The Johnston Enigma…

Today, we have a post from John Mac, professional gambler and occasional betting blogger. Over to John:

“Following stables which suddenly strike form can be a useful tool in any punters armoury. However, the window of opportunity is often a short one and very quickly backers and layers ensure that the value is  squeezed out of following them blindly.

Take yesterday as an example for the Mark Johnstone yard. He sent out 14 UK runners, 4 off which obliged, 1 @  2/1 and 3 @ 8/1.

It would have been a great day to back them all for level stakes and to finish with a healthy profit but how could you have decided that yesterday was the day ? The reality is you just couldn’t have predicted it with any degree of accuracy.

The stable have even by their standards been extremely hit and miss for whats seems an eternity this season. A combination of bad ground and perhaps a low grade virus running through the yard have conspired against them building any sort of run of form.

But have they turned the corner in time for the Goodwood Festival ?

Maybe so but a non blinking eye is required on the weather as for me the Johnston horses, for whatever reason, perform so much better on good fast ground.

Cherry picking his runners to back can also be a conundrum. Almost impossible.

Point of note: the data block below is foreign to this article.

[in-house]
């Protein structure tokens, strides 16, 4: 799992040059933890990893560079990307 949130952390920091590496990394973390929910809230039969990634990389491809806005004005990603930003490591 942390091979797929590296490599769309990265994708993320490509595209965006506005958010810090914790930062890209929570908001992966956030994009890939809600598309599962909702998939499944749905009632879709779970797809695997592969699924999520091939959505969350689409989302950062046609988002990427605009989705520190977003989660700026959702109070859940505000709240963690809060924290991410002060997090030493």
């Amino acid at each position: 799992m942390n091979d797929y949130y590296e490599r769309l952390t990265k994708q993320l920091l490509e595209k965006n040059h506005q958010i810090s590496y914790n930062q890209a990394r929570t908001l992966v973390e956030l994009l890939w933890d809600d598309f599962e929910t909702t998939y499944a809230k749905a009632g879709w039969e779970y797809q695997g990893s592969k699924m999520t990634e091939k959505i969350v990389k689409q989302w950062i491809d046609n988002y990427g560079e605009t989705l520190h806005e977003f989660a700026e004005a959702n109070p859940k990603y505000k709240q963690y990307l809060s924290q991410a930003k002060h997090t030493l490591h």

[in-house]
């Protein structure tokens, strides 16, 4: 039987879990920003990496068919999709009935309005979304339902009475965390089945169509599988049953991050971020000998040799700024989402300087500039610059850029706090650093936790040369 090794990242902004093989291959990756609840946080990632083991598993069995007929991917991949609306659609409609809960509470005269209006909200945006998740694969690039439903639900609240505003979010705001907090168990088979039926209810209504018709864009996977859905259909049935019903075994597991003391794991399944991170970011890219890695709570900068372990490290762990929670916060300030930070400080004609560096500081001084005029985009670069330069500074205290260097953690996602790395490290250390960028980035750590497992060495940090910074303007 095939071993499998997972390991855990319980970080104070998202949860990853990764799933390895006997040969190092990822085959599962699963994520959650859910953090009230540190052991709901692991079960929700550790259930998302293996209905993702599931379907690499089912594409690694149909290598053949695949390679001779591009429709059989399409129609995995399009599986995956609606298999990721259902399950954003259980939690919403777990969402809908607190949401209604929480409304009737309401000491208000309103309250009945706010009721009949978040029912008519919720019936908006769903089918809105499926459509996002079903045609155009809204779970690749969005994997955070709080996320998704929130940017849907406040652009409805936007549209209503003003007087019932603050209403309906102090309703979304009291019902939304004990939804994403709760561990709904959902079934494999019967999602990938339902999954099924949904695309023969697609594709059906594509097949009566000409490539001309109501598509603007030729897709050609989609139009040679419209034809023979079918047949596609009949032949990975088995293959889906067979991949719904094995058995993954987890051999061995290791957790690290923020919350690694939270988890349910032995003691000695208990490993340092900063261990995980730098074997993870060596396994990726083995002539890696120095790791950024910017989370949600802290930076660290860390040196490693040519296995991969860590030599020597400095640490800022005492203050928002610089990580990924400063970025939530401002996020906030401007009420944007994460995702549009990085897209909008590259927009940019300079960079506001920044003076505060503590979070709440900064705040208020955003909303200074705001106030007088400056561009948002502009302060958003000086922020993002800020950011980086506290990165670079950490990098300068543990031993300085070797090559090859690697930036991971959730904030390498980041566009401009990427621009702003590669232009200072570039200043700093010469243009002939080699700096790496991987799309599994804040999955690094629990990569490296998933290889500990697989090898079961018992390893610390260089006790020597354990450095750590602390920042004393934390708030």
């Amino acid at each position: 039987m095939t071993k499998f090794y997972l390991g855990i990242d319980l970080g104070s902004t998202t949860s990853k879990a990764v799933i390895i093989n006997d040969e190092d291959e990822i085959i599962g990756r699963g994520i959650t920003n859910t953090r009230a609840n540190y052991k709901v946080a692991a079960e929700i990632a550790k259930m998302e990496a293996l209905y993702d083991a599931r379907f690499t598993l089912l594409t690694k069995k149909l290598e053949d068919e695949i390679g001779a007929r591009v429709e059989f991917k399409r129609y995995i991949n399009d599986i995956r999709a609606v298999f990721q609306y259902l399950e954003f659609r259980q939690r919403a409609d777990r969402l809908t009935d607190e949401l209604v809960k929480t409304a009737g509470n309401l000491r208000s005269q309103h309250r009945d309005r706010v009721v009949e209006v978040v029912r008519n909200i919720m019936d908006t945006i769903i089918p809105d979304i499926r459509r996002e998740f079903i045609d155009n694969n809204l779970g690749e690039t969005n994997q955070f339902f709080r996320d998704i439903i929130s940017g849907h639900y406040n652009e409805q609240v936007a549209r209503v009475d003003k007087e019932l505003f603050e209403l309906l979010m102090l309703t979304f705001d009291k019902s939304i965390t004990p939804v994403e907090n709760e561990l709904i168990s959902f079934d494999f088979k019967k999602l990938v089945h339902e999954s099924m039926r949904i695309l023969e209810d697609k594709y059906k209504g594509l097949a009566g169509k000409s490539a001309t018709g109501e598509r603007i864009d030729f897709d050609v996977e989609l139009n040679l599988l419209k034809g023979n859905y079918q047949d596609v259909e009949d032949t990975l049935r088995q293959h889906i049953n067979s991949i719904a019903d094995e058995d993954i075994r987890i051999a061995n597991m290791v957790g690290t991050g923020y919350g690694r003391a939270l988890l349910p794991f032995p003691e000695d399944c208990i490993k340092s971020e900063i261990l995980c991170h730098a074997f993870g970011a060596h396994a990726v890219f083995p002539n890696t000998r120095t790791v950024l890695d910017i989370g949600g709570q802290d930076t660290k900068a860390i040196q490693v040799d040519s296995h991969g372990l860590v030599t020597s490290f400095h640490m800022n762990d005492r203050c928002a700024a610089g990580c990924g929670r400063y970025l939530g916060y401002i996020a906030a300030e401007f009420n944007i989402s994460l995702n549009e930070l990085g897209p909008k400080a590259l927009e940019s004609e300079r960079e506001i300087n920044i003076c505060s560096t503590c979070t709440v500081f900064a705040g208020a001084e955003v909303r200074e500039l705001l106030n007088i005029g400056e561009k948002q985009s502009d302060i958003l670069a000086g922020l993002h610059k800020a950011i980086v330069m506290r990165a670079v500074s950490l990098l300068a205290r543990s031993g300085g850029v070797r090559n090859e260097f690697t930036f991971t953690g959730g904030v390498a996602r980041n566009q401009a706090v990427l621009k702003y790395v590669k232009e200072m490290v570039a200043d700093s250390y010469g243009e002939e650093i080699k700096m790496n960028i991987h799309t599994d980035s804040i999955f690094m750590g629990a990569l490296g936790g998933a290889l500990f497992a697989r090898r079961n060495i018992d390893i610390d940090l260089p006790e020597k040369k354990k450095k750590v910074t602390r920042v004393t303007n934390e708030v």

One of the situations I tend to look for are his better classed three year olds ( Rated 75+ ) being pitched in against their elders over trips from a mile upwards.

Obviously the further in trip they go the bigger the WFA allowance is and therefore the greater the advantage they may have.

Again this is not a follow them blindly scenario, but if you can identify those horses which look as though they can physically mix it with the older brigade you may just find some betting opportunities.

Below shows a table which shows the weight allowance  for younger horses against their elders from May through to August.

As you can clearly see and I will quote an example, a three year old running today, July 29th, over a trip of Imile 6 furlongs will receive an allowance of 14lb.

Therefore a three year old horse rated 84 could actually race off level weights in a handicap with a older horse rated 70 over the 1m 6f trip.

The advantage can be huge. It is up to you as the punter to identify the horses that are mature enough physically and mentally to cope with the challenge.

As the table clearly shows, as they get older, week by week, so the allowance gradually decreases.

This is an angle often exploited by the Johnston yard and it is well worth looking out for.

 
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